September 15, 2010

morning like a warning



I can always count on the insistent odors of city garbage marinating in morning dew to steal the thunder of a perfectly spiteful morning. I don't know if it was because it was crisper than I anticipated or because I caught the sun off-guard, before it was decent. It glared at me between brownstones and between the sparser branches of whatever kind of store-bought trees line this neighborhood as I made an apologetic exit.


I woke up twice in the middle of the night. I waited for him be the big spoon and clasped his hand against my chest. I have always liked sleeping like this because it feels like someone's got my back (figuratively and literally). And sometimes it's nice to feel a physical semblance of being taken care of for a change. I wake up again and the slope of his back in the semi darkness is a living valley between us.
He talks in his sleep and it's perfectly nonsensical and only somewhat coherent. I'm being told half a secret. The other half may as well be white noise. Regardless, I feel like I'm eavesdropping and I shouldn't be. My theory with sleep talkers is that they are wholly indecisive people to begin with. When one talks to himself it's generally either to talk himself out of something or into it. It's just a volley without the kinetic energy.

These are the murmurings of scars I haven't seen on the surface, not yet. They echo from sources long gone. It's the part I struggle with the most, deciphering these imitations of unmapped aspirations. They speak only in mono and at best travel on frequencies only cats and dogs know. I don't think I can keep up.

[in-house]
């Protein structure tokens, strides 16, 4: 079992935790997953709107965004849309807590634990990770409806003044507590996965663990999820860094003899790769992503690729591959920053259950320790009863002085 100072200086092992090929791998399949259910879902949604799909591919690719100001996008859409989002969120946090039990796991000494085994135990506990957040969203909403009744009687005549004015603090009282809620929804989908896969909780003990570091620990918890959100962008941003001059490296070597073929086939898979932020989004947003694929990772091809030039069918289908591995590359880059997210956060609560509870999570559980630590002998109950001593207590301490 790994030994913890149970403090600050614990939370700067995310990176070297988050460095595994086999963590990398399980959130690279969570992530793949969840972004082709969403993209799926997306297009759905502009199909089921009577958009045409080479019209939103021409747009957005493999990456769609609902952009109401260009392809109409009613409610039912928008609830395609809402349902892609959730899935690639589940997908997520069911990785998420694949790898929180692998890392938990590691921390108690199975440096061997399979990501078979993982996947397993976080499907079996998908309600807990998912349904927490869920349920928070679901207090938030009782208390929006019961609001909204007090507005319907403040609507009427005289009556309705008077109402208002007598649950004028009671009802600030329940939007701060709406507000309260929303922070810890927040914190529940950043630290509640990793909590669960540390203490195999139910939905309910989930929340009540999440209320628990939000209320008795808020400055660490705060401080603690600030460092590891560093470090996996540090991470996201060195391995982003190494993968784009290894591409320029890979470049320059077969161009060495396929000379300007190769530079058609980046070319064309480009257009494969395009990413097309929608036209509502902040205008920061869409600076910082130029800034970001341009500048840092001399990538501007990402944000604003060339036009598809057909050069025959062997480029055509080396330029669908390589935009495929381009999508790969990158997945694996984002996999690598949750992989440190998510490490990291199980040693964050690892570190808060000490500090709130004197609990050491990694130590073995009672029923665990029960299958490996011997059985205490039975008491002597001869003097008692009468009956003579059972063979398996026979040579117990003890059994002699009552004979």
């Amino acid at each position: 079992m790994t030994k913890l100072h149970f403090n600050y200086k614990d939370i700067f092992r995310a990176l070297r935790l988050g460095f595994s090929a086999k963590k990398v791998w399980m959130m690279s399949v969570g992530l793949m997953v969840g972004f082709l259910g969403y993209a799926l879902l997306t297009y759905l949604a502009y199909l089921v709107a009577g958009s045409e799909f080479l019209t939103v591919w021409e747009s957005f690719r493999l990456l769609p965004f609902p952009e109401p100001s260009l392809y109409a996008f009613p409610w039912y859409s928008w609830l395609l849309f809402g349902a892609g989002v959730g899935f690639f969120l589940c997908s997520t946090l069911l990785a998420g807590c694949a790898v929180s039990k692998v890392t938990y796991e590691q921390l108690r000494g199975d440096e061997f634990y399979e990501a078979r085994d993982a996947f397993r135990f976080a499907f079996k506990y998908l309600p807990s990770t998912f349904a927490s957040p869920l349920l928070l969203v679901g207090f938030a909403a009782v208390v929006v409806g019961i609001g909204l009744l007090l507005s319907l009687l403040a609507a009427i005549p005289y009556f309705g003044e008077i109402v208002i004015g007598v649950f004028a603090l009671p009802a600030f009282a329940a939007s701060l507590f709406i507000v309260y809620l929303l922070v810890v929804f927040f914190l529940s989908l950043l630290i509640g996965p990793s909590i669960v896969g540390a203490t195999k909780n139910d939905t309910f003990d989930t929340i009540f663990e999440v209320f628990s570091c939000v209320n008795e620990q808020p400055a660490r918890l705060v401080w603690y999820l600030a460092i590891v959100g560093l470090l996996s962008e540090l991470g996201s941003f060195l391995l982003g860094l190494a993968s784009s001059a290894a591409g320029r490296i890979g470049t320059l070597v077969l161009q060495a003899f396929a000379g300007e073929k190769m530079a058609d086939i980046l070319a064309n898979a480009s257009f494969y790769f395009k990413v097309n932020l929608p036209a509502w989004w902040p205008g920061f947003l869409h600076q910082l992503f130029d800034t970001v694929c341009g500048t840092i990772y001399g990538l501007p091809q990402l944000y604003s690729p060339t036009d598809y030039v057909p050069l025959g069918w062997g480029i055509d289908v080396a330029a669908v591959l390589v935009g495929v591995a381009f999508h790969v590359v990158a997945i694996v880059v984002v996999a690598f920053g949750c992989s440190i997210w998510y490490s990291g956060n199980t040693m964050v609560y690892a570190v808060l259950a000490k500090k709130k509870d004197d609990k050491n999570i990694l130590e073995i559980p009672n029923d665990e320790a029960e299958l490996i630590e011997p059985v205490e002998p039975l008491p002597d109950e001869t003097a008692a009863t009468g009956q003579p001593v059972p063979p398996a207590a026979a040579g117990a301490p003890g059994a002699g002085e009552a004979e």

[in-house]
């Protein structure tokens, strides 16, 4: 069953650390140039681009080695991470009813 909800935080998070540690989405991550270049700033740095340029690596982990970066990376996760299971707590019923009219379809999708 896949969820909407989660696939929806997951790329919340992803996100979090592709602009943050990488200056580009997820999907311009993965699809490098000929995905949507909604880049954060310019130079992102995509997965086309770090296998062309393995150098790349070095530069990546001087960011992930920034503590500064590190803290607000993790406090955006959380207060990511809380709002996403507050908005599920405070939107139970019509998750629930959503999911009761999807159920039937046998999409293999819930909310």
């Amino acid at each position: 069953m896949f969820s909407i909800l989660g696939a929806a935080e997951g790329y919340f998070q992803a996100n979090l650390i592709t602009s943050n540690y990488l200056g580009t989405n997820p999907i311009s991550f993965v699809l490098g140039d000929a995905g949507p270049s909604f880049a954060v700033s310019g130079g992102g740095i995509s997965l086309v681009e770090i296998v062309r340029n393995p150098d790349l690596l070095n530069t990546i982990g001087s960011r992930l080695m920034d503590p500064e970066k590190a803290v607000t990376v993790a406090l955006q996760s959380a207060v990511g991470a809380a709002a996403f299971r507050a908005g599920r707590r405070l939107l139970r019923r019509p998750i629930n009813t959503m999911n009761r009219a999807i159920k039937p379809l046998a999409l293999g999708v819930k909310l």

I fall asleep once more in the decadent fuzz and delay of our dormant affections.


It is always an AM departure that makes me miss my own bed. For starters, I'm still tired. Defenses are low. My brain might as well still be wrapped in the fleece blankets that remind me of waking up on mossy campgrounds. It is probably better this way. I don't need my brain to experience brusque commuters and ill-aimed goodbyes. I spend the thirty minute train ride wondering what an appropriate farewell entails today. Last month it was a swift kiss on the lips and my hand in your pocket. A car full of young professionals stared indignantly at my clothes from the night before and I didn't even care. Anything less than that feels three times more indignant today. In a daze, I give a nod and a hug. The brief sort of embrace that makes me think maybe I should have just stayed home. I'd rather skip it altogether.

It doesn't even feel like I'm in my own element until that acid stench of rust and coffee grinds hits my nostrils. I think that smell is embedded into the concrete. My boot heels chip away at it with every step.
The shrill voice of the train operator telling me there's no L train service between 8th ave and Brooklyn reminds me that my Element might be reconsidering my membership.

1 comment:

Pappelschnee said...

1. I'm a sad, that English is not my first language. 2. I'm lucky, that English is not my first language.
If it was, this might get to me even more, maybe totally.
Great writing.